Catch of the Week: Paper Wasps in West Des Moines
July 10, 2019
Imagine stepping out your front door and meeting face-to-face with over a dozen wasps. Would you know what to do after you ran back inside screaming? Most people in this situation are uncomfortable, scared and unsure what steps to take next. Luckily, the West Des Moines homeowners who actually experienced this called Preferred Pest Control! A colony of paper wasps took over the pillar on their front porch by crawling between a small gap between the pillar and the overhang. Our wasp nest removal experts treated the problem, saving these homeowners from the inevitability of a growing problem and the possibility of some painful stings.
Why Do Wasps Sting?
Most wasps are not very aggressive and will only sting people when they feel threatened. As the wasp colonies expand and the nest grows, wasps can get more defensive since they are more likely to sting when in large groups.
There are a few main reasons why wasps sting:
Stinging is a defense mechanism for wasps. In order for the colony to grow, the wasps must protect their nest. If they believe the hive is in danger, they will do their best to keep intruders away, and a wasp’s best defense mechanism is their painful sting.
Wasps sting when they are irritated. If wasps are left alone, most species are not very aggressive. However, humans usually react to wasps by shooing them away or waving their arms in panic, which can aggravate the wasp and make it think it’s in danger.
Some wasps sting to capture their prey. There are certain types of wasps that use their venomous stings to claim other insects as their prey. For example, the venom from a cicada killer wasp sting paralyzes cicadas before they are fed to the wasp’s larvae. Stinging the other insect allows the wasp to easily transport them back to their nest.
Wasps Can Inflict Multiple Stings
When wasps are looking to sting a threatening target, they can be ruthless opponents. These insects are able to deliver multiple wounds, and they’re known to chase after their victim. It is common for wasps to attack in a group, because when a wasp feels it’s in danger, it will release a pheromone that lets other wasps know it is in trouble. A swarm will soon appear and hunt down their prey, inflicting multiple painful stings.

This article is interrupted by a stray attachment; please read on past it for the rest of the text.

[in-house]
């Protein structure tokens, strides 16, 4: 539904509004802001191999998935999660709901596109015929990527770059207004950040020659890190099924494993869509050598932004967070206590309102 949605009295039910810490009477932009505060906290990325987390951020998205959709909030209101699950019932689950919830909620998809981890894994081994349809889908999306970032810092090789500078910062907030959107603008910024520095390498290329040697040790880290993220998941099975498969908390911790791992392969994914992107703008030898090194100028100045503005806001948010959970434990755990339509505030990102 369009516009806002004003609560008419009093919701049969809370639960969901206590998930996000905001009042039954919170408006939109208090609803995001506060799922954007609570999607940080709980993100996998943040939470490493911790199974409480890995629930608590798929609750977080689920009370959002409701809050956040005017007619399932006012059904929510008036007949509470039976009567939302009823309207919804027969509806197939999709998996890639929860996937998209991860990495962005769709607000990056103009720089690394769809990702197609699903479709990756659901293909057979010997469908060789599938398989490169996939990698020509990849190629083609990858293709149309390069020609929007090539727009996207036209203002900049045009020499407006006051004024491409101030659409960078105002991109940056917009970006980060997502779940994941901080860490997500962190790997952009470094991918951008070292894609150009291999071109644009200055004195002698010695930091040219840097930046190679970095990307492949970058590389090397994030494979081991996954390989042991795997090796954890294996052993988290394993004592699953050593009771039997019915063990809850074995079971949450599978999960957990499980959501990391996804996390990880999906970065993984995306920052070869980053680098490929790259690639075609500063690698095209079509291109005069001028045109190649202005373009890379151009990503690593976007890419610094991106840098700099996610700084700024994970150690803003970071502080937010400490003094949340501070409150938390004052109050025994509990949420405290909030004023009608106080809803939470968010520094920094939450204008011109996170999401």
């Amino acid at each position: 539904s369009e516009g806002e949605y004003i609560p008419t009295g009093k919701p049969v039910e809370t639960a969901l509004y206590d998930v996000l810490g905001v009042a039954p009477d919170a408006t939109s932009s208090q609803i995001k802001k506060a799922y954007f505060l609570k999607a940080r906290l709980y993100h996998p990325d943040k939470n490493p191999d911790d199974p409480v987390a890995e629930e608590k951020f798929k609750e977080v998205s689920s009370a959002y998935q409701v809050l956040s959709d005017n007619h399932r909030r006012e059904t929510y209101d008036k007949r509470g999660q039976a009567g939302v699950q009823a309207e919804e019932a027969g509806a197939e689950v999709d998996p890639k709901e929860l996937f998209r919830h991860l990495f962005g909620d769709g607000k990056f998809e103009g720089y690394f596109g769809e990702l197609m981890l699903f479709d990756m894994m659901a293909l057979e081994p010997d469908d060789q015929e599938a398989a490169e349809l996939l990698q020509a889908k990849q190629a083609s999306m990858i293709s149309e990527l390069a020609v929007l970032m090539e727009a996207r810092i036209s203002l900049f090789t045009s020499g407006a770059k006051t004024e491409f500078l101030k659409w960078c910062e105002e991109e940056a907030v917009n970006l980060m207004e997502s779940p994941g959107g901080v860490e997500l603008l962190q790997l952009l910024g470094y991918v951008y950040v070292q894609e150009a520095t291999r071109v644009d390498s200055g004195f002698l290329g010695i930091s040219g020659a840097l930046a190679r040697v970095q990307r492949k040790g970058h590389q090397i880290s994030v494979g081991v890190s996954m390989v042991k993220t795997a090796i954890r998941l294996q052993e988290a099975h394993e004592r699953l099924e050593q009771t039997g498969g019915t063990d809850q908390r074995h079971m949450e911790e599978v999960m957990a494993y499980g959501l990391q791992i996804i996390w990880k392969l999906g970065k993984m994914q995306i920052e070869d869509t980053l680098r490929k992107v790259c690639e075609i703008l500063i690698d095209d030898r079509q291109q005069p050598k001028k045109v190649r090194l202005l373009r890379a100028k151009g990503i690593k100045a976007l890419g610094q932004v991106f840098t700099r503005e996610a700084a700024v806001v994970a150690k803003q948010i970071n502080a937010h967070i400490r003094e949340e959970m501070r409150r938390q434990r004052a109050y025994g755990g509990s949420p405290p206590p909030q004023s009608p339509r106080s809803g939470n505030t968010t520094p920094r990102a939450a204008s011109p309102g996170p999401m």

Does this mean we should be scared of wasps? Not necessarily, but it’s best to not disturb these insects. Unfortunately, wasps typically build their nests in discrete locations, so humans will stumble upon it by accident before being bombarded by stingers.
Is There a Difference Between Wasps and Hornets?
Hornets are actually a subset species of wasps, although many people refer to wasps as hornets and vice versa. However, they can be differentiated by some specific characteristics:
- Hornets are usually much more aggressive than wasps, who typically only attack when provoked.
- Most wasps can be identified by their bright yellow and black coloring, however, the bald-faced hornet is mostly black with a distinct white pattern on its face.
- Paper wasps and hornets both make their nests out of similar materials, but a bald-faced hornets nest is closed off instead of open-faced.
- The hornet’s body is slightly more round than a slender yellow jacket or paper wasp.
Des Moines Pest Control & Wasp Nest Removal Experts
Have you noticed any wasp activity around your home lately? It’s best to get rid of wasp nests before the colony becomes too large and aggressive. Get in touch with the exterminators at Preferred Pest Control to take care of any wasp issues. Call us at (515) 276-7277 or schedule an appointment online today.
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